In Australia in early May 2007, where an astounding five top cosmetics manufacturers were ordered to withdraw advertisements after complaints to Australia's Therapeutic Goods Administration. (TGA)
Brands included in the complaints were Lancome, Clinique, Estee Lauder, L'Oreal and Payot.
The TGA's complaints panel established that the advertised creams, peels and serums were only cosmetics, however the companies were making claims that led consumers to believe that they were therapeutic formulations that would make a physiological difference.
Claims Vs Reality
In the case of Estee Lauder, the company argued that because they were known as a cosmetics company and their product Perfectionist Correcting Serum was being advertised in a fashion magazine "readers could not reasonably expect the product to have a therapeutic use".
They also testified to the TGA that the product used optical technology among other methods to blur the effect of wrinkles. This revelation was despite advertising promising that their AUD $160 product could fill in and smooth out expression lines instantly and "helps the skin amplify its natural collagen production".
The TGA complaints panel concluded it was unable to accept the claim was merely cosmetic and had "no doubt" it was intended as a therapeutic claim. This was due to the fact that consumers would reasonably believe that the expression lines would be instantly removed by biological means.
"Optical Technology" is all about masking the appearance of imperfections rather than making physiological changes"
In the case of Payot, the TGA panel said it was concerned about the comparison they had made between its AUD$175 Payot Rides Relax to injections of the wrinkle-relieving toxin Botox.
The panel subsequently ordered Payot to withdraw its claims that the serum was "wrinkle correcting".
In Europe, cosmetic manufacturers and marketers have been facing similar scrutiny over advertising claims, with direct selling leader Avon being reprimanded in early 2007 by the UK Advertising Standards Agency (ASA) over a misleading advertising campaign for an anti-aging face cream that claimed to be a face lift in a jar.
In a ruling published by the ASA, they stated that the claims were unfounded and the company did not have (or could not provide) any comprehensive scientific evidence to support the claim, despite carrying out a consumer study.
In another case, cosmetics giant Clinique was investigated by the ASA for displaying misleading content regarding their anti-ageing treatment, Repairwear. In the advert, Clinique stated that the cream enabled the skin to steer hearty cells to the base of wrinkles, thus triggering the skins own natural collagen production.
An expert at the ASA testified that Clinique had not tested the product on consumer's skin and therefore the accuracy of the claim was not valid. The tests had been in fact undertaken in a laboratory environment.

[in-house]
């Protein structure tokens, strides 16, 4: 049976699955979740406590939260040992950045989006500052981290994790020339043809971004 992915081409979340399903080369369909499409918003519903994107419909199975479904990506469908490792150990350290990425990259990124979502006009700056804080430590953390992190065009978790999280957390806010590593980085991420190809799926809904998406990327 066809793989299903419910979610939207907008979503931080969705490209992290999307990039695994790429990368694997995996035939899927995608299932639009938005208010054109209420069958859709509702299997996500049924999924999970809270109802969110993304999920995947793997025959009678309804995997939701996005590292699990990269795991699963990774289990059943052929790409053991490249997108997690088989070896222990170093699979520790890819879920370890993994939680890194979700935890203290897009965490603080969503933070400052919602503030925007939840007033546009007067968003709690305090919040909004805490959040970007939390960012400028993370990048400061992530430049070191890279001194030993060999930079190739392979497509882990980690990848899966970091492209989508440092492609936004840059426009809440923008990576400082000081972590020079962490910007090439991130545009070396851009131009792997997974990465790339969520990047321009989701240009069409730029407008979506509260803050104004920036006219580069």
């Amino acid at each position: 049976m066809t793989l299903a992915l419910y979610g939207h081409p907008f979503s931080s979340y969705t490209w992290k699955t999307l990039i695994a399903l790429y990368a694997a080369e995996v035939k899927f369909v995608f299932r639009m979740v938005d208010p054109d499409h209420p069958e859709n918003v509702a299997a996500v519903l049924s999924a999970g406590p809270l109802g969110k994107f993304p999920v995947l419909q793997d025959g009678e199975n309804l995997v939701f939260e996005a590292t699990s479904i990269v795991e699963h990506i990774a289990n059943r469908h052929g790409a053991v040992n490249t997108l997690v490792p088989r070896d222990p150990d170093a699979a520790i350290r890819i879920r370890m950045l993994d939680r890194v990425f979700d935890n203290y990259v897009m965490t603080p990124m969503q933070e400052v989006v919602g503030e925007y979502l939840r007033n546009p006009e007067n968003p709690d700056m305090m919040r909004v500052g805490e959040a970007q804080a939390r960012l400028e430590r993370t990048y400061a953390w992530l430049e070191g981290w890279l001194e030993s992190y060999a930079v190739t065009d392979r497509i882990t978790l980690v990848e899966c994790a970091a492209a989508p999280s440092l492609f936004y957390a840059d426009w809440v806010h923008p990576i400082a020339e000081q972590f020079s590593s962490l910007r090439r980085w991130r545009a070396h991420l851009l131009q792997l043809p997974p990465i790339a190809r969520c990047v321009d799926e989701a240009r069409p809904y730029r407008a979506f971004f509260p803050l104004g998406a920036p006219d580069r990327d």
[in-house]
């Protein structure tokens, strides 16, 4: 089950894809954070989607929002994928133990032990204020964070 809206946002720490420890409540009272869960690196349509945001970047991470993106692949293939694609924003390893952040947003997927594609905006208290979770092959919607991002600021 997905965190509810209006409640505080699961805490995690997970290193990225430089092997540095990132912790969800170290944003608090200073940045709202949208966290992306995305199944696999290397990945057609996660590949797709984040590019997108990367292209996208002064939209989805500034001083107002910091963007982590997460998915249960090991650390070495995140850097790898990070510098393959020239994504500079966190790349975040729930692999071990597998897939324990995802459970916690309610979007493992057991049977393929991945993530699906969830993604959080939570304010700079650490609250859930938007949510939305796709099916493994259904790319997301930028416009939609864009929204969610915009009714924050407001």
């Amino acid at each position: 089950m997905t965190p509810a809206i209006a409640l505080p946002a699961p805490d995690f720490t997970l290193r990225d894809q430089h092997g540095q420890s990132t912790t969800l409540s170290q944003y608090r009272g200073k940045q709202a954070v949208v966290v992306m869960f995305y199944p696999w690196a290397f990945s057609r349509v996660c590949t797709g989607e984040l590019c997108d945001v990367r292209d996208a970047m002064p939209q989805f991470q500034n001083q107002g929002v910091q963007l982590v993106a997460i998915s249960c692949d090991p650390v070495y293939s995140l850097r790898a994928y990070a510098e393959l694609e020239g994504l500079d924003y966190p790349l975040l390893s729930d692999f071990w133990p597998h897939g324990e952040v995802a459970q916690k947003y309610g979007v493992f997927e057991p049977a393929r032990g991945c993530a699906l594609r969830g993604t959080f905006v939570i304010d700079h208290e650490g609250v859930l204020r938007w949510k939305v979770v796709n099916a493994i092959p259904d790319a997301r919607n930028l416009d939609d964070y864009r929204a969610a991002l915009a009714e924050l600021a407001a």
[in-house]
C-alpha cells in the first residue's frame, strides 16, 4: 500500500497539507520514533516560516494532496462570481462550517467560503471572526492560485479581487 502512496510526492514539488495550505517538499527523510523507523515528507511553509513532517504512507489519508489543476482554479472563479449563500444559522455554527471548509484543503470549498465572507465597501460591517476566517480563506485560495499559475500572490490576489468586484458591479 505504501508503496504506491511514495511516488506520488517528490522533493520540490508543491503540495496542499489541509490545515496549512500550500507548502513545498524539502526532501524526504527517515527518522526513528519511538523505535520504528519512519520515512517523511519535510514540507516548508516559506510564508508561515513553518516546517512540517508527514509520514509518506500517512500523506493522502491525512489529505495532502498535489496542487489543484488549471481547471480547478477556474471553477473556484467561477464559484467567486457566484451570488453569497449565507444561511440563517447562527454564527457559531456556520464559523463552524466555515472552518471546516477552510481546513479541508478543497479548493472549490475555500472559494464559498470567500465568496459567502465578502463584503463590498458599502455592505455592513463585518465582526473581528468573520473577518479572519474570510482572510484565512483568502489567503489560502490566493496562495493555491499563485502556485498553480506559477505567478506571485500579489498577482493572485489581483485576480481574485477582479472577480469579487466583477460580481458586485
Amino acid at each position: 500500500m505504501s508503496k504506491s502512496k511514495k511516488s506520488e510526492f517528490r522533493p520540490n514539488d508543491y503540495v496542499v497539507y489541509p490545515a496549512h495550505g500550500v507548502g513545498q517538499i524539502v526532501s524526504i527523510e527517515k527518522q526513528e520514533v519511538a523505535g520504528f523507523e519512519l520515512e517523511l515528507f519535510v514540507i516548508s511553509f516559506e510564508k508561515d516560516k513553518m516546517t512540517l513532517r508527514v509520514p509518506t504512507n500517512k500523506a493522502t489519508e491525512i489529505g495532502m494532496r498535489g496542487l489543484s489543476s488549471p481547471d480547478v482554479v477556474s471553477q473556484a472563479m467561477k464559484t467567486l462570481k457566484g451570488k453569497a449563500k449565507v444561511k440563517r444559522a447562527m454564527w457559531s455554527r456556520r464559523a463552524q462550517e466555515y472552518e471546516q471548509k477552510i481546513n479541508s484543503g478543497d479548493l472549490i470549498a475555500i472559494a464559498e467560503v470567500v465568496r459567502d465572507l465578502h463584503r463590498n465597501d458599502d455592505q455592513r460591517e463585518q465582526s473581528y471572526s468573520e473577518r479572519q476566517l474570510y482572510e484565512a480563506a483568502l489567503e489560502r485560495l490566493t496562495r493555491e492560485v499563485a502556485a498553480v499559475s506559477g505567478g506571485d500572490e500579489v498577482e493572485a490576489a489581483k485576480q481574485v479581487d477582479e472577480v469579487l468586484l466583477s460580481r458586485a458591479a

The reprimanding of cosmetics giants for misleading claims is not new. Back in 2005, L'Oreal had a number of complaints against a series of adverts featuring celebrity model Claudia Schaffer promoting anti wrinkle and anti cellulite products upheld by the UK Advertising Standards Agency (ASA).
In the wrinkle cream advert, it was claimed that 76% of users had reported a visible reduction in expression lines over a three week period and that wrinkles could be reduced in the space of just one hour, an assertion that was considered by the panel to be extreme because the product could be reasonably understood to have a 'physiological action with a cumulative effect'.
Claims about the product's inclusion of Boswelox to counteract micro contractions was also investigated, and after consulting its own experts in the field, the ASA concluded that L'Oreal's specific reference to the product's effects on expression lines were unsubstantiated - a key point that was emphasised by Schaffer pulling a variety of different faces in the advert.
With the anti-cellulite product, the agency upheld complaints made against a product called Perfect Slim specifically claims that 71 % of women in a study had said it had visibly reduced the appearance of cellulite.
In upholding the complaint about the study, an ASA expert had examined the results of the trial but had found no evidence to support the claims, as it had been open and used no control or blind testing. Further details also proved that half of the individuals taking part in the study had not registered the improvement claimed.
Why the FDA is not holding accountable big cosmetics corporations false claims?
In the U.S. we have cosmetic companies using estrogen as ingredients and they don't have to list it on the ingredients list!
Also in the U.S. many "paraben free" products actually HAVE PARABENS but yet nobody goes after these cosmetics companies and the public and some misinformed skin care professionals are misled.
What you can do
There is fierce competition between cosmetics companies to continue to innovate new products, and this is good for all of us. Much of the research and experimentation for department store brands is used by professional skin care manufacturers, and with hundreds of millions of dollars and thousands of researchers worldwide looking for the next big thing in a skin care breakthrough, it ultimately means that we have access to high-tech skin care products at affordable prices.
Perhaps it is time to start marketing your own treatments using cues from the mainstream cosmetics companies.
Start compiling case histories of your most positive client outcomes, and use them to promote the real differences you can make. Ensure every client is prescribed appropriate take-home care products with detailed instructions on their use. More importantly, don't give them a reason to go elsewhere to buy department store skin care.
Please share your thoughts.